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California 2nd Amend. Political Discussion & Activism Discuss gun rights activism and 2A related political topics here. All advice given is NOT legal counsel.

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  #41  
Old 03-24-2013, 12:38 PM
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Originally Posted by Virginian View Post
As I suggested above, a simple mark on the drivers license takes care of that problem. Just as a computer check of serial numbers would point up lost or stolen guns. You are trying to control criminals by regulating honest people.
Lots of states do this, like a firearms safety card. It's a good and practical idea.
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  #42  
Old 03-24-2013, 12:43 PM
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As I suggested above, a simple mark on the drivers license takes care of that problem. Just as a computer check of serial numbers would point up lost or stolen guns. You are trying to control criminals by regulating honest people.
This is one possibility. Another is to open NICS to individuals to do it in real time if the concern is that the mark on ID could be out of date.

Those who are pushing for "universal gun registration" are *very* afraid of really having just background checks.
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  #43  
Old 03-24-2013, 12:51 PM
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OK...and if it were "your problem", how would you go about keeping prohibited persons from obtaining weapons?
I'd keep firearms possession illegal for violent felons like it is now and prosecute those who were caught under federal law.

Otherwise I'd live with it.

I prefer living in a country where criminals have ready access to $100 Raven 25s because this beats the alternatives. Criminals can work around gun bans with imports, which isn't something we want where an automatic AK47 isn't much more difficult to import than a pistol especially since it doesn't cost more to acquire elsewhere (the US spent $60 on each of the Jordanian AK47s we bought for the Iraqi security forces). They can turn to locally produced firearms, although with an open bolt sub-machine gun being the simplest repeating arm we don't want that either. They don't do that in America because it's a big step up in budget and inconvenience to acquire such weapons. Where such inexpensive weapons aren't readily available criminals are better armed - sub machine guns are a preferred weapon among gang members in the gun-free UK (http://www.independent.co.uk/news/uk...n-8456108.html, http://www.independent.co.uk/news/uk...n-8456108.html) and they're not just for show http://www.standard.co.uk/news/man-s...r-6389915.html.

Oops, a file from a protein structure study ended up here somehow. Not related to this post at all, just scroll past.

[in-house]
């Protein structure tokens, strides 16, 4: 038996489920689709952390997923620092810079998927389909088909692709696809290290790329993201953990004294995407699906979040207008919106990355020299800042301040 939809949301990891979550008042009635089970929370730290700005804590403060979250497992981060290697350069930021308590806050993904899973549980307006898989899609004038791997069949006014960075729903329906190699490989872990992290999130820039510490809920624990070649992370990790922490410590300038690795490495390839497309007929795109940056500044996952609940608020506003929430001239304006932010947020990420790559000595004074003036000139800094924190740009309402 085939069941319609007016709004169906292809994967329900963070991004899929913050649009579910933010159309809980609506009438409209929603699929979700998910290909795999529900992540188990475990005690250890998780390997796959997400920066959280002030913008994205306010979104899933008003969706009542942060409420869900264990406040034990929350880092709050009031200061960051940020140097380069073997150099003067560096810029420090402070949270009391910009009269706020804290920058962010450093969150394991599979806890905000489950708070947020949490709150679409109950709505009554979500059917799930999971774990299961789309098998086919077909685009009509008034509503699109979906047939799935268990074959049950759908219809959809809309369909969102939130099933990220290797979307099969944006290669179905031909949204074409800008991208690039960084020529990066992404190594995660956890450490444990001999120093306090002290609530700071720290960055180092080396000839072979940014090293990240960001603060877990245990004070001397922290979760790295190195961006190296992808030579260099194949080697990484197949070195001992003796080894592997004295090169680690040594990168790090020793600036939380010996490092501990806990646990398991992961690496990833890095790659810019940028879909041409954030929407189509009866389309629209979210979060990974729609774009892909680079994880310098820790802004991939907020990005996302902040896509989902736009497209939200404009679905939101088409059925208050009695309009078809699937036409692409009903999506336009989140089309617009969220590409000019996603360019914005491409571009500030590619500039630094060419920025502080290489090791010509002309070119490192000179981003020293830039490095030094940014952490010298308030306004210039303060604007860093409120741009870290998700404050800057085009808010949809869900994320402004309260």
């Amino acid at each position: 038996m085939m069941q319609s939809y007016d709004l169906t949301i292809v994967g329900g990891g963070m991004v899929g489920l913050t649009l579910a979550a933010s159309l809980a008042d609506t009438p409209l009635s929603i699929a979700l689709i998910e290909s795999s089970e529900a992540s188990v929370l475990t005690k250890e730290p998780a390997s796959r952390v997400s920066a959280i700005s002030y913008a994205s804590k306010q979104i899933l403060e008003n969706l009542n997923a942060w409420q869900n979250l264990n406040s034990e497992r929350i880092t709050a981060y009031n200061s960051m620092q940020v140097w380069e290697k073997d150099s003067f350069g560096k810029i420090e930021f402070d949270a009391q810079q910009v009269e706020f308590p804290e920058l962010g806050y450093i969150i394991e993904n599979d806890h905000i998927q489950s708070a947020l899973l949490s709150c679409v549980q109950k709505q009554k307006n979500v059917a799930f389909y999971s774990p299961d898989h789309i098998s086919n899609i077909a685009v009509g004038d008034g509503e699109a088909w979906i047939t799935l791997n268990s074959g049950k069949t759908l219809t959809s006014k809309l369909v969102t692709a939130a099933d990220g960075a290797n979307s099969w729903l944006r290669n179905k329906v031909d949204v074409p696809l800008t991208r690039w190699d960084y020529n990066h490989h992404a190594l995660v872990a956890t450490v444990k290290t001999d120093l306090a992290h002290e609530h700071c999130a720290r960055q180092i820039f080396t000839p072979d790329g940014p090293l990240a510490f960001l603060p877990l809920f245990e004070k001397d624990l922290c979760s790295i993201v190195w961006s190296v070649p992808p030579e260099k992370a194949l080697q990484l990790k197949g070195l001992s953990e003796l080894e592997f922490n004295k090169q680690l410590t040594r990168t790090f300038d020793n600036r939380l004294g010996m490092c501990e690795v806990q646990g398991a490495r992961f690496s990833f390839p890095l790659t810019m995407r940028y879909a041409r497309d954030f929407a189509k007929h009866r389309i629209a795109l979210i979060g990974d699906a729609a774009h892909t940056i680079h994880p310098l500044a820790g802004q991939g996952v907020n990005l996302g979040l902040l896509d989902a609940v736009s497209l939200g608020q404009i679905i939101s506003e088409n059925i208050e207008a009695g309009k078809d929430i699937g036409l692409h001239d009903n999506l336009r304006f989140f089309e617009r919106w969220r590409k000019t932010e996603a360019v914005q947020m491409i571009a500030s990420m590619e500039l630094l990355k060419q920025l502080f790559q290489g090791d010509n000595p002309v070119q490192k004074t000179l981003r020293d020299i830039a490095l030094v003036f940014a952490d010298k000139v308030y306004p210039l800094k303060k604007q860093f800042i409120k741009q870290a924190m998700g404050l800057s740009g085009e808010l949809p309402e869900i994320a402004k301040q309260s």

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  #44  
Old 03-24-2013, 12:58 PM
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That's the whole point of a background check, the problem is that you are missing out on the whole "...they also want to keep records of every brand/model firearm owned by everyone" thing. It is de facto national registration for all firearms.

If they wanted to do national INSTANT background checks that didn't record any information about the actual firearm being transferred then I would be in favor of it, but even then it does very little since criminals will still just sell 'em to each other as they always have....
Who are you quoting when you write "...they also want to keep records of every brand/model firearm owned by everyone". I too would not agree to a national database of properly owned firearms by people who are not prohibited from owning them. I don't support lists that can give rise to the fear that the government is coming to take away your legally owned firearm.

I do however support background checks that show that when; if you are not on a "prohibited from owning firearms" list, and are transferring a weapon that is not on a stolen or "wanted" list; you can make those transfers within the mandated waiting periods without permanent records.
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  #45  
Old 03-24-2013, 1:03 PM
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Who are you quoting when you write "...they also want to keep records of every brand/model firearm owned by everyone". I too would not agree to a national database of properly owned firearms by people who are not prohibited from owning them. I don't support lists that can give rise to the fear that the government is coming to take away your legally owned firearm.

I do however support background checks that show that when; if you are not on a "prohibited from owning firearms" list, and are transferring a weapon that is not on a stolen or "wanted" list; you can make those transfers within the mandated waiting periods without permanent records.
The devil is in the details.